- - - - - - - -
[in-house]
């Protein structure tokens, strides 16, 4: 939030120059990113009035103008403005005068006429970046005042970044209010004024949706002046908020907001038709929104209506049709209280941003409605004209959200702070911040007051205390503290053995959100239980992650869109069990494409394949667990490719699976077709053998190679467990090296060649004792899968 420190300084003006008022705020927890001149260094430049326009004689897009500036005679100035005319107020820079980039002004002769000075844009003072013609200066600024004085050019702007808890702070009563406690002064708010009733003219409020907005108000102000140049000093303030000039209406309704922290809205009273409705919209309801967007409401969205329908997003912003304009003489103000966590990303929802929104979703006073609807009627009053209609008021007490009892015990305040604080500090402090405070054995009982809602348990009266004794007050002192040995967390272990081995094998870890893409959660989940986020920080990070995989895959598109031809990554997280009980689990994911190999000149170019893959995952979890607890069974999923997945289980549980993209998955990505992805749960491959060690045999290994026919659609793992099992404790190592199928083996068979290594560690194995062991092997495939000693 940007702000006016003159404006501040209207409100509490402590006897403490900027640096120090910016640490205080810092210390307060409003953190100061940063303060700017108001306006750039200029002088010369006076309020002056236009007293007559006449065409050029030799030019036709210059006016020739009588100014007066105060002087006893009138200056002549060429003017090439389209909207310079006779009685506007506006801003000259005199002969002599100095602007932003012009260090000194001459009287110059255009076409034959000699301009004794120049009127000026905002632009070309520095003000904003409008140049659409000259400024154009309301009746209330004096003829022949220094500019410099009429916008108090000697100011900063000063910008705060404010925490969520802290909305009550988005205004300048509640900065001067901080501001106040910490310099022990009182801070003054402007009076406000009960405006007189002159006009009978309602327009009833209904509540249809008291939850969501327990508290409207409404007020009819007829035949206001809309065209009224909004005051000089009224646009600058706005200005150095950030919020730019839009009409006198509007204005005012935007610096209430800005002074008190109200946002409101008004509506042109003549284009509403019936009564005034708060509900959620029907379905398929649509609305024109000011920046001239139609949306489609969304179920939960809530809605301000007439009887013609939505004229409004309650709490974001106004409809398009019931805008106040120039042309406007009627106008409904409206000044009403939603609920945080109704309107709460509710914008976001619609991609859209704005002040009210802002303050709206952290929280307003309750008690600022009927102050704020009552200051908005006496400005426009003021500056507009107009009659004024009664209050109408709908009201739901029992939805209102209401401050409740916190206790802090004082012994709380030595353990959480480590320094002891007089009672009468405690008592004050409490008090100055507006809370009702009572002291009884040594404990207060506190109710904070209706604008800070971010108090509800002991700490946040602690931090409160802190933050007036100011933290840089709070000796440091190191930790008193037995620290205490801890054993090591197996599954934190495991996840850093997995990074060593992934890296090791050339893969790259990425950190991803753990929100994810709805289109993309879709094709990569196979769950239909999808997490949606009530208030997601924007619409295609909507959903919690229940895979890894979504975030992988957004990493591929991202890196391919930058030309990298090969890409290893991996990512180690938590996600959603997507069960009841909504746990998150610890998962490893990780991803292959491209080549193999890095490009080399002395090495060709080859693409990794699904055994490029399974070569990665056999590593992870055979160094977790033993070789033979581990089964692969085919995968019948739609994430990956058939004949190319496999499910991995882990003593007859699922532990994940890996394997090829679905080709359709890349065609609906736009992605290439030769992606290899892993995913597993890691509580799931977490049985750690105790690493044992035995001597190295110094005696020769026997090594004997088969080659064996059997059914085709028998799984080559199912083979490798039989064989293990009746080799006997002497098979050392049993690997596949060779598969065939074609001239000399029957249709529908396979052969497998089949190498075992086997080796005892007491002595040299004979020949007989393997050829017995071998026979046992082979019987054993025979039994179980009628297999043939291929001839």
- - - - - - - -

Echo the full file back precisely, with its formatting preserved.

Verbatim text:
[in-house]
């Protein structure tokens, strides 16, 4: 939030120059990113009035103008403005005068006429970046005042970044209010004024949706002046908020907001038709929104209506049709209280941003409605004209959200702070911040007051205390503290053995959100239980992650869109069990494409394949667990490719699976077709053998190679467990090296060649004792899968 420190300084003006008022705020927890001149260094430049326009004689897009500036005679100035005319107020820079980039002004002769000075844009003072013609200066600024004085050019702007808890702070009563406690002064708010009733003219409020907005108000102000140049000093303030000039209406309704922290809205009273409705919209309801967007409401969205329908997003912003304009003489103000966590990303929802929104979703006073609807009627009053209609008021007490009892015990305040604080500090402090405070054995009982809602348990009266004794007050002192040995967390272990081995094998870890893409959660989940986020920080990070995989895959598109031809990554997280009980689990994911190999000149170019893959995952979890607890069974999923997945289980549980993209998955990505992805749960491959060690045999290994026919659609793992099992404790190592199928083996068979290594560690194995062991092997495939000693 940007702000006016003159404006501040209207409100509490402590006897403490900027640096120090910016640490205080810092210390307060409003953190100061940063303060700017108001306006750039200029002088010369006076309020002056236009007293007559006449065409050029030799030019036709210059006016020739009588100014007066105060002087006893009138200056002549060429003017090439389209909207310079006779009685506007506006801003000259005199002969002599100095602007932003012009260090000194001459009287110059255009076409034959000699301009004794120049009127000026905002632009070309520095003000904003409008140049659409000259400024154009309301009746209330004096003829022949220094500019410099009429916008108090000697100011900063000063910008705060404010925490969520802290909305009550988005205004300048509640900065001067901080501001106040910490310099022990009182801070003054402007009076406000009960405006007189002159006009009978309602327009009833209904509540249809008291939850969501327990508290409207409404007020009819007829035949206001809309065209009224909004005051000089009224646009600058706005200005150095950030919020730019839009009409006198509007204005005012935007610096209430800005002074008190109200946002409101008004509506042109003549284009509403019936009564005034708060509900959620029907379905398929649509609305024109000011920046001239139609949306489609969304179920939960809530809605301000007439009887013609939505004229409004309650709490974001106004409809398009019931805008106040120039042309406007009627106008409904409206000044009403939603609920945080109704309107709460509710914008976001619609991609859209704005002040009210802002303050709206952290929280307003309750008690600022009927102050704020009552200051908005006496400005426009003021500056507009107009009659004024009664209050109408709908009201739901029992939805209102209401401050409740916190206790802090004082012994709380030595353990959480480590320094002891007089009672009468405690008592004050409490008090100055507006809370009702009572002291009884040594404990207060506190109710904070209706604008800070971010108090509800002991700490946040602690931090409160802190933050007036100011933290840089709070000796440091190191930790008193037995620290205490801890054993090591197996599954934190495991996840850093997995990074060593992934890296090791050339893969790259990425950190991803753990929100994810709805289109993309879709094709990569196979769950239909999808997490949606009530208030997601924007619409295609909507959903919690229940895979890894979504975030992988957004990493591929991202890196391919930058030309990298090969890409290893991996990512180690938590996600959603997507069960009841909504746990998150610890998962490893990780991803292959491209080549193999890095490009080399002395090495060709080859693409990794699904055994490029399974070569990665056999590593992870055979160094977790033993070789033979581990089964692969085919995968019948739609994430990956058939004949190319496999499910991995882990003593007859699922532990994940890996394997090829679905080709359709890349065609609906736009992605290439030769992606290899892993995913597993890691509580799931977490049985750690105790690493044992035995001597190295110094005696020769026997090594004997088969080659064996059997059914085709028998799984080559199912083979490798039989064989293990009746080799006997002497098979050392049993690997596949060779598969065939074609001239000399029957249709529908396979052969497998089949190498075992086997080796005892007491002595040299004979020949007989393997050829017995071998026979046992082979019987054993025979039994179980009628297999043939291929001839």